Published: 2021-11-25

Psychological effects of isolation on antenatal women during COVID-19 pandemic

Chandramathy Kamalakshy, Mini Chenicheri, Lakshmi Chirayil Ratheesh, Ragesh Gangadharan


Background: Pregnancy is a time of increased vulnerability for the development of anxiety and depression. This study evaluated the psychological effect of isolation on antenatal women admitted with COVID-19 disease.

Methods: A cross-sectional study conducted at Government medical college Kozhikode from 1 November 2020 to 31 January 2021. One hundred antenatal women with COVID-19 disease admitted in isolation ward in quarantine were randomly selected. Clinical and demographic data collected at the time of admission. After one week of admission, mental health assessment done using following mental health assessment tools. They were general anxiety disorder-7 (GAD-7), perinatal anxiety screening scale (PASS), patient health questionnaire-9 (PHQ-9).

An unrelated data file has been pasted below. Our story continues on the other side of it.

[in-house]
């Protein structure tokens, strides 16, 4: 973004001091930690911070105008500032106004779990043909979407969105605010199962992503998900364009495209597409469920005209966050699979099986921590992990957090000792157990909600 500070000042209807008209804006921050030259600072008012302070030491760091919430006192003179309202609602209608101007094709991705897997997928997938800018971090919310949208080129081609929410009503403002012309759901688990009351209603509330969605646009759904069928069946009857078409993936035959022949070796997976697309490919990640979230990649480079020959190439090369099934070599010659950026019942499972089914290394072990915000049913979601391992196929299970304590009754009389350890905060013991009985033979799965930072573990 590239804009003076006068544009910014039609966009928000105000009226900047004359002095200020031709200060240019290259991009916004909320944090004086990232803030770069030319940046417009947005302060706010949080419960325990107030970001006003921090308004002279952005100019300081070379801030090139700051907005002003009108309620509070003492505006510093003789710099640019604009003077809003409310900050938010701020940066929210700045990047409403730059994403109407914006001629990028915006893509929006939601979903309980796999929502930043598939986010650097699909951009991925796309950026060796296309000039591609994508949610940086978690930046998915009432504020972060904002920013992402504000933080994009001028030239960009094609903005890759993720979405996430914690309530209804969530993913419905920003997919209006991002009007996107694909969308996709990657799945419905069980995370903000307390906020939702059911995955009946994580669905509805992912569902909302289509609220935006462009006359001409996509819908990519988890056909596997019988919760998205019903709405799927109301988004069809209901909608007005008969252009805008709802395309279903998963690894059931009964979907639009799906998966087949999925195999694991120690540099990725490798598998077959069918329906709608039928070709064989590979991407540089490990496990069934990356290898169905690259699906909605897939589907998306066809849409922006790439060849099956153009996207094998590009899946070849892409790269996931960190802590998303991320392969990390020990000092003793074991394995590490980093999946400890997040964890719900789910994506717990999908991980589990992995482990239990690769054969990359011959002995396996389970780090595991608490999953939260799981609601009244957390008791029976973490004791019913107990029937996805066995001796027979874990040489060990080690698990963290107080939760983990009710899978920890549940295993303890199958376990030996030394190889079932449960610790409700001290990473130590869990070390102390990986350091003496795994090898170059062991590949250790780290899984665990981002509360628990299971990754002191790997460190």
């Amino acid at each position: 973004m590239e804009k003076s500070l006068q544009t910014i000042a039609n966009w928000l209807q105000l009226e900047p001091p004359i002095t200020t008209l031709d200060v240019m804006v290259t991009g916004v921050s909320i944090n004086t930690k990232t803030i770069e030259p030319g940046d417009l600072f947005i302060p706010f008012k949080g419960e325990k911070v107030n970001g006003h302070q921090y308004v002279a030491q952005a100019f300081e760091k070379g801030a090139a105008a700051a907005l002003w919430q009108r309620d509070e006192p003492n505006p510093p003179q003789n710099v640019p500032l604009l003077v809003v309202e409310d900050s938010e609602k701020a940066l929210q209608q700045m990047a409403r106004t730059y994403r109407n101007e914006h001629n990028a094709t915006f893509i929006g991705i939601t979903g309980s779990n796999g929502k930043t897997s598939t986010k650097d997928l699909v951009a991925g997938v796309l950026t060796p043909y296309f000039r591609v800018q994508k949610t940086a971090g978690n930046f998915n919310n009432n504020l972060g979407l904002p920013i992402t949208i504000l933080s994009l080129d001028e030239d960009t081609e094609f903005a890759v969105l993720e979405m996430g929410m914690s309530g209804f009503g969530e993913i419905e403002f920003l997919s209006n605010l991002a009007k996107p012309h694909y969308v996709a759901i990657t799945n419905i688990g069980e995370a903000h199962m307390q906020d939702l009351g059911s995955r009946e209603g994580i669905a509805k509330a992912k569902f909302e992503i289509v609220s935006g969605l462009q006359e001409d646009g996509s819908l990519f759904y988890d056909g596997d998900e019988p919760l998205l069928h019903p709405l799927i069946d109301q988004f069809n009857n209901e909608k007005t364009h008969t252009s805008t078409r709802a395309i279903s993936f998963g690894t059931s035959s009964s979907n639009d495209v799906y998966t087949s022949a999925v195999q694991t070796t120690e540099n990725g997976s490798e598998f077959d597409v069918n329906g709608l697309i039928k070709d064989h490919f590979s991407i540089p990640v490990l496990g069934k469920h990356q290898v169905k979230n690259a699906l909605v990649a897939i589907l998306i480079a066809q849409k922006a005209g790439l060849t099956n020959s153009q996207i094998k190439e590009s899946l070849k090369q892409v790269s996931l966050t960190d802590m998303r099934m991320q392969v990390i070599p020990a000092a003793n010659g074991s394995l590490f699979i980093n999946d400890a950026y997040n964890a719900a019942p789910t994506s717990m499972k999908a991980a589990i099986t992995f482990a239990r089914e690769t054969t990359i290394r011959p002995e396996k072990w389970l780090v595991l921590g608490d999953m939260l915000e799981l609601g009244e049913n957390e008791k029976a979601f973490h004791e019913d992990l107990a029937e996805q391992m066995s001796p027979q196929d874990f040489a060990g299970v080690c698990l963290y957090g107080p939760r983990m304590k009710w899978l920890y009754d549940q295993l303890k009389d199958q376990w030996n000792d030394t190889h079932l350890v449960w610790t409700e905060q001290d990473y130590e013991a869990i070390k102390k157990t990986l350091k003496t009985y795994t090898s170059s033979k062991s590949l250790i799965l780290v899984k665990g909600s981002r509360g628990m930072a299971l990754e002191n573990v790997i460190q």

Results: Out of the 100 women selected, 74 responded with the questionnaires. All of them were educated, 62% studied up to plus two. Majority from joint family contributed 68.9% and 85.1% were home makers. Mean age was 26 years. Primigravidae were 48.6% and mean BMI of 25.71 kg/m2. Commonest medical comorbidity was diabetes mellitus present in 28.4%. Mental health assessment done using 3 sets of questionnaires, PHQ-9, GAD-7 and PASS showed that women in our study did not have any increased risk of depression, general anxiety or perinatal anxiety. Infact they reported of feeling safer and more comfortable at the hospital compared to home.

Conclusions: Present study showed that antenatal women with COVID-19 disease admitted in hospital did not have any increased risk of general anxiety, depression or perinatal anxiety.



Psychological effects, Antenatal, COVID-19, Isolation

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